Final Verdict: The Others will eliminate all resistance in the North and then mount a giant attack in the Wall. 

How will Aegon die?

Main Opinion: Amin
According to Dany's visions in the House of the Undying, Aegon will still be around for her to sweep aside at some point. Death by her dragons is a possibility, either him failing to take one or her having him roasted. If we didn't have the prophecy to go by, I'ld probably say he would be taken out by some random arrow in battle. All that planning by Varys and Illyrio, to have it crash like that would be tragic.

Dissenting Opinion: Stefan
It’s death by dragon fire for Aegon. It needs to be, for dramatic and narrative reasons. Dany is the slayer of lies, and her delivering the death blow to Varys’ and Illyrio’s pet project is far more devestating than even the random arrow would. All that scheming coming back to bite them in the ass. I can almost see the Dolchstoß-Legends ( after it. “If we only hadn’t given her the eggs!” “If we only hadn’t married her to Drogo!” “Dany betrayed our trust!” Somehow, though, I think both of them will have little to nurse these feelings. “It was such a perfect plan until Dany ruined it!” Yeah, well, not so perfect after all. And the real tragic is that Aegon will pay the price, and all the people in King’s Landing with him, when Chekov’s wildfire stashed go boom.

Concurring in Part/Dissenting in Part: Jim McGeehin
Daenerys is killing him, proving him a false Targaryen, in the Dance of the Dragons 2.0. However, dying to a random stroke of bad luck wouldn't be tragic; it would be a joke at the reader's expense. Varys isn't a tragic hero reformist seeking to heal the wounded and corrupt realm no matter what distasteful deeds he might personally have to perform, and he won't undone by the whims of fate. Aegon's not going to be the second coming of Renly, Aegon is the mummer's dragon. He'll likely die in dragonfire after sitting the Iron Throne, although whether he claims a dragon or not is anyone's guess. If Daenerys has to slay one of her other two dragons, well, that's rough. Same if the dragonfire sets off the wildfire caches under the city.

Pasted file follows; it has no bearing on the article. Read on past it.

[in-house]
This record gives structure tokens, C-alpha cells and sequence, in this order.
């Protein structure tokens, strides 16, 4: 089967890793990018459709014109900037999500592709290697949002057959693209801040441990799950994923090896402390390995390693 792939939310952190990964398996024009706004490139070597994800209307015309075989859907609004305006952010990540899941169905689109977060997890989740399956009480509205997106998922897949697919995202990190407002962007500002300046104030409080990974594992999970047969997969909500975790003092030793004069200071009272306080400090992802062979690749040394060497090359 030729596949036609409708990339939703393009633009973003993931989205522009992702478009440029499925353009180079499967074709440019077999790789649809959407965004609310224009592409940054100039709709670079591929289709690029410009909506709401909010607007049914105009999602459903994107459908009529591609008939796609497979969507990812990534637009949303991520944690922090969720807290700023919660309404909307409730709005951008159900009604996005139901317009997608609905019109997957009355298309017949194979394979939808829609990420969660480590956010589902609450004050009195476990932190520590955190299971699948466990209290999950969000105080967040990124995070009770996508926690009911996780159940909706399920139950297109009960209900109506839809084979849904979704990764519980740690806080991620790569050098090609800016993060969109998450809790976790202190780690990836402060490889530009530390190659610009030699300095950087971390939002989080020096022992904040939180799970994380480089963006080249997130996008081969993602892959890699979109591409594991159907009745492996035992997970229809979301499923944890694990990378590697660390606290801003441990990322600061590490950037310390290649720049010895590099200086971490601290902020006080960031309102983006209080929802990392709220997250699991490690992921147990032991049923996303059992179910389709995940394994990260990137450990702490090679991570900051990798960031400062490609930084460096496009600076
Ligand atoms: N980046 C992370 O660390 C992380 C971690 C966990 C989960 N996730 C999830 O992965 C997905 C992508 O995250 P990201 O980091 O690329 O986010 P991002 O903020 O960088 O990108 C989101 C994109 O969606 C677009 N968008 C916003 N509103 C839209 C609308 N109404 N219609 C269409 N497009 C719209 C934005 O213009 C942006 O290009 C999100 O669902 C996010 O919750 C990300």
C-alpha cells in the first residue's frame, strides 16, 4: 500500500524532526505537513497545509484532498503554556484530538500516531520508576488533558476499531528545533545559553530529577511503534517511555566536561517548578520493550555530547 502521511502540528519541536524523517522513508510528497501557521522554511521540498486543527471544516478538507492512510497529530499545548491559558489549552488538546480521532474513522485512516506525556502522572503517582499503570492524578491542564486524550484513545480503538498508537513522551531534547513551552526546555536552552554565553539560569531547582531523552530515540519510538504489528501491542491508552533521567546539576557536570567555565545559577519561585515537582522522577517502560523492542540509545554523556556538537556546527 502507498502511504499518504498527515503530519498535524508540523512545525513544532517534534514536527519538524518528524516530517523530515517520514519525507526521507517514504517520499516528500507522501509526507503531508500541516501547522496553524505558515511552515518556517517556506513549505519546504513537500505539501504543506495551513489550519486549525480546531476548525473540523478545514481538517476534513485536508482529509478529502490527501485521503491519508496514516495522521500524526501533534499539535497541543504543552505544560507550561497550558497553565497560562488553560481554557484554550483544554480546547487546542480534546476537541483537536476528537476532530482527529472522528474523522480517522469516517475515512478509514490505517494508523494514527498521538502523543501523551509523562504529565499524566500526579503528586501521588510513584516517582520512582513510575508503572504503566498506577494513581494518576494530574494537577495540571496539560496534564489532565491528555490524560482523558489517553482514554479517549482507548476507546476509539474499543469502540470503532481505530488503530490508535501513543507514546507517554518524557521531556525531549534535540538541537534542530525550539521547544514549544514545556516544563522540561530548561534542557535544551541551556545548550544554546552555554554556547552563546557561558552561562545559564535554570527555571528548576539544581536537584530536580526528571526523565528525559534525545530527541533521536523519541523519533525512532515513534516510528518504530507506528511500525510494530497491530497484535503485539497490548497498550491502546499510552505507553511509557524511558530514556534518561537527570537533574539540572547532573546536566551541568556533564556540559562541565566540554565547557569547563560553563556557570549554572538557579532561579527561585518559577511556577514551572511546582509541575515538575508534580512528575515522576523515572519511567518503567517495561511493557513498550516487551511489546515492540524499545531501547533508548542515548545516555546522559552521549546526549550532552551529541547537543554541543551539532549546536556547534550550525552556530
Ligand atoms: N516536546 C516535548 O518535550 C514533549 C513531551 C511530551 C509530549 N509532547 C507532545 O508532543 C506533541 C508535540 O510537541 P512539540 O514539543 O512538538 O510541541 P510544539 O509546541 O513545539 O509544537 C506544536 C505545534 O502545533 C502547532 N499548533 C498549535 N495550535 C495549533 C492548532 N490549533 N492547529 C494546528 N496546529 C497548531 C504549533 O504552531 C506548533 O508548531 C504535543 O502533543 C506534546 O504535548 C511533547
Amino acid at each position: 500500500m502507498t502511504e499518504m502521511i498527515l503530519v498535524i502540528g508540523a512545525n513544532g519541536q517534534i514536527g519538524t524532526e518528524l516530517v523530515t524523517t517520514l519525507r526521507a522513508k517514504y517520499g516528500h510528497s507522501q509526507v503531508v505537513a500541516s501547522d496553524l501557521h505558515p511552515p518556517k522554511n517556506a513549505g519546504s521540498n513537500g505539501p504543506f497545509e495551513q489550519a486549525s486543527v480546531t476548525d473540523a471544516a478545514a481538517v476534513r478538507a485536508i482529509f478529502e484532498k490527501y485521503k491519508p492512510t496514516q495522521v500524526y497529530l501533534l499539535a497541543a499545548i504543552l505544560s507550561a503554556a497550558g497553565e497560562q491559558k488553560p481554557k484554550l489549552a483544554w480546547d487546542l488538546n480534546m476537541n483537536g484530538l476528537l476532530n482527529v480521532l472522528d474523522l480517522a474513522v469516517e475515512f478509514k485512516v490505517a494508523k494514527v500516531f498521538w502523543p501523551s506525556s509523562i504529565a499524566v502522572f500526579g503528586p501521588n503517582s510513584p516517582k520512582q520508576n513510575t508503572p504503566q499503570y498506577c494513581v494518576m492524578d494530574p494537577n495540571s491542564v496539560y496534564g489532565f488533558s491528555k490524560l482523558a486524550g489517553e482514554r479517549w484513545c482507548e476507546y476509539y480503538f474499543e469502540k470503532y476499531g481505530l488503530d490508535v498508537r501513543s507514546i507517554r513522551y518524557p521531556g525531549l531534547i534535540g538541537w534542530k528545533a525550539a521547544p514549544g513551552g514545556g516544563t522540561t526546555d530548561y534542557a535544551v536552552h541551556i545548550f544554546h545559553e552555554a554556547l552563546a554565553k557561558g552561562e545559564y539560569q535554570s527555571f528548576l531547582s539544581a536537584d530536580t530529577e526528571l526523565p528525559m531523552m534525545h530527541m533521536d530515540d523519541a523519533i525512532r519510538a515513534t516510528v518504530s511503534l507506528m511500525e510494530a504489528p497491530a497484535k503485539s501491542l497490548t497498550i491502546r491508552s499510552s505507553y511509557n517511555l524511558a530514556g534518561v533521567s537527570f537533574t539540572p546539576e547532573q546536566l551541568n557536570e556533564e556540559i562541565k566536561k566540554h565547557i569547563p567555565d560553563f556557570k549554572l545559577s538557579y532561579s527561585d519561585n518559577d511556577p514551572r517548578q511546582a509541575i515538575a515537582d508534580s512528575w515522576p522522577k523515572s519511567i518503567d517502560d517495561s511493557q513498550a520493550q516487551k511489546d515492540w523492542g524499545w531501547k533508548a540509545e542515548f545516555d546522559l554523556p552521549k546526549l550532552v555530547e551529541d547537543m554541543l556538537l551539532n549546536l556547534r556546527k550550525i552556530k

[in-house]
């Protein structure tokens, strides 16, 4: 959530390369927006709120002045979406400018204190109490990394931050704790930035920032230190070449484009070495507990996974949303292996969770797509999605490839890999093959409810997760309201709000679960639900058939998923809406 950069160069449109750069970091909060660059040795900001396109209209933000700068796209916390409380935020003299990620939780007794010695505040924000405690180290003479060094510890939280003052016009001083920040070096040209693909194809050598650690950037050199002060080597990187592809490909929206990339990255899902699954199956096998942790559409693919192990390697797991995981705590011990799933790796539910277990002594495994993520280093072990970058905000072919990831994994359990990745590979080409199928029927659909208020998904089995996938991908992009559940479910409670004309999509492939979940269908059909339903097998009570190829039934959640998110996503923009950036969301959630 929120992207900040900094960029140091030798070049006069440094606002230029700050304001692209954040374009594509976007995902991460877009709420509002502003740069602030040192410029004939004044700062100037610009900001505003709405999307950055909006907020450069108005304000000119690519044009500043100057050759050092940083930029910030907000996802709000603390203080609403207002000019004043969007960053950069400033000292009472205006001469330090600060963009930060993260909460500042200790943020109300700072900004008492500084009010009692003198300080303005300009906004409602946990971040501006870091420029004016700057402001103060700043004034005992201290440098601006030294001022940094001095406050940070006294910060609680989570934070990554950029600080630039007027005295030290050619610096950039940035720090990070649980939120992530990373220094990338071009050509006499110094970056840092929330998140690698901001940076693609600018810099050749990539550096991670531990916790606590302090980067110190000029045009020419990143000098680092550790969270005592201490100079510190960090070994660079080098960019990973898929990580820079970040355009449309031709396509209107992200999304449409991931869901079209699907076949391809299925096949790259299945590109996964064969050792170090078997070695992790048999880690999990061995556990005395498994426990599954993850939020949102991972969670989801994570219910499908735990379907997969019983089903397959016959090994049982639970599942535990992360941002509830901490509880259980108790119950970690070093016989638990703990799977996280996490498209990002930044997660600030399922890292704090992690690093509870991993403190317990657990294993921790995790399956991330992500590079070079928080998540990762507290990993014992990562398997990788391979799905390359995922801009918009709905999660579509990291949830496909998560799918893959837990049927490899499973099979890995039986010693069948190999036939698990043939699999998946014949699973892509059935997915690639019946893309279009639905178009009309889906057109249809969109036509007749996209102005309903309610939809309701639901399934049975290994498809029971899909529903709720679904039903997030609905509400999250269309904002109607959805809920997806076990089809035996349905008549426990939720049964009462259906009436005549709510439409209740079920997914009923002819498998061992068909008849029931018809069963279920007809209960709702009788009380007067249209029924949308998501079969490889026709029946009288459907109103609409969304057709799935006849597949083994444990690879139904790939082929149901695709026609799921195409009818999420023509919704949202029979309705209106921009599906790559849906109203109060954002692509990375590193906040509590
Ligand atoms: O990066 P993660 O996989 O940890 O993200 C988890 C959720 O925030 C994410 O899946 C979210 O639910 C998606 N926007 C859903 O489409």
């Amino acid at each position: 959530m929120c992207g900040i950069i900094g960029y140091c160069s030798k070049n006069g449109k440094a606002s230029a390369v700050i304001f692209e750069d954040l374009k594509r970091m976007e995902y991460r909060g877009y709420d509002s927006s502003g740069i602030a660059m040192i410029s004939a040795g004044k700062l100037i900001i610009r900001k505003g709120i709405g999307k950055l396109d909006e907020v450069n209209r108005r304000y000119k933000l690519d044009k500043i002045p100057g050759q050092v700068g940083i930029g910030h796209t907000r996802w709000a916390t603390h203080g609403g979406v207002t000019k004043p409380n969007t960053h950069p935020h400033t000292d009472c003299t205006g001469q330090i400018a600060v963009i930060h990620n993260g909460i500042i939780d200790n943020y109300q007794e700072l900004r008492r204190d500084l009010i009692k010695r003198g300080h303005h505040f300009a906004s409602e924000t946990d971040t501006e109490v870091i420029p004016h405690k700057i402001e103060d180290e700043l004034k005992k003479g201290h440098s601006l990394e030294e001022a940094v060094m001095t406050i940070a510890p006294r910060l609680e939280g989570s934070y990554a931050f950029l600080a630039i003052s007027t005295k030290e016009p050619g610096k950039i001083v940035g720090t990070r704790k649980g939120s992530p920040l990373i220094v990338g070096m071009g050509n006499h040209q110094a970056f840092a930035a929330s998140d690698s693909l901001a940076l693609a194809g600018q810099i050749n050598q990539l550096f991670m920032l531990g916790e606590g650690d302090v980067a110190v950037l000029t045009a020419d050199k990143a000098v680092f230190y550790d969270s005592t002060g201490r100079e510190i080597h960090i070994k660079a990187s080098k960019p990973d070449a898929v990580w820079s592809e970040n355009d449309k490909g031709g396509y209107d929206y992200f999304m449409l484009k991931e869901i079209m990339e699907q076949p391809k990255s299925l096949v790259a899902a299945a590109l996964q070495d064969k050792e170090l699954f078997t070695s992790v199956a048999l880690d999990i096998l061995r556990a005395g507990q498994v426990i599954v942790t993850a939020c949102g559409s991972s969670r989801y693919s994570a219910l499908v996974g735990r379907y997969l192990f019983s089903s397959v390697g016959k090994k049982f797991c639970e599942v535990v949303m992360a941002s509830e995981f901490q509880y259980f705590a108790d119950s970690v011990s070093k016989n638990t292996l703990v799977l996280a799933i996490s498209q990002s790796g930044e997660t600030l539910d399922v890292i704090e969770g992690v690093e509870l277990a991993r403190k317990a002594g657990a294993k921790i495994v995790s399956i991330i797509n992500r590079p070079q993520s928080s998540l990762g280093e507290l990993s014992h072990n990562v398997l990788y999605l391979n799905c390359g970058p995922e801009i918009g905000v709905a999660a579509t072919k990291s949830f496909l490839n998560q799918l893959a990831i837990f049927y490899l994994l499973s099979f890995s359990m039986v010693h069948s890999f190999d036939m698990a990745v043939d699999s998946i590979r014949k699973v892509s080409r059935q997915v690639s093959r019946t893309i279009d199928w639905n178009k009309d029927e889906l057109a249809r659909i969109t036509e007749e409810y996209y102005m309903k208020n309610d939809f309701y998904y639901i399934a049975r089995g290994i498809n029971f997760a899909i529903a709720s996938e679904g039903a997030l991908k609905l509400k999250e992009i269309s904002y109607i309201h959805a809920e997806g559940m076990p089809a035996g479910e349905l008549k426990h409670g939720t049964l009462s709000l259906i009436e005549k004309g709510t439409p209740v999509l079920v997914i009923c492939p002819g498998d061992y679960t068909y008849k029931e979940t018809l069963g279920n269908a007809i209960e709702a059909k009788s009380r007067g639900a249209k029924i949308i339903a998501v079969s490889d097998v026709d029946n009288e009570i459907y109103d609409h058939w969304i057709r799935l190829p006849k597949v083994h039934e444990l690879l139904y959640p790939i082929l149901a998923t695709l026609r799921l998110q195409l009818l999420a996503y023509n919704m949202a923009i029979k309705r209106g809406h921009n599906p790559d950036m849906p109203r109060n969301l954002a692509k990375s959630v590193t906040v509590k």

Final Verdict: Dany will kill him. 

Why does anyone not from the North ever assist the Watch?

Main Opinion: Amin
There was a strong Northern tradition in supporting the Watch that simply did not continue in the South. Ned assisted the Watch, as did the Starks before him. Other Northern houses probably did as well, which explains their continued existence, it just did not come up much in the still relatively short time frame of the series, and most of the lords went south with Robb, leaving behind scant garrisons. Jon was visited by several old leaders of the Northern clansmen who provided advice and support. The North is the closest to the Wildings, the presently known threat North of the Wall, and has the most to lose if they get past the Wall.

Concurring opinion: Stefan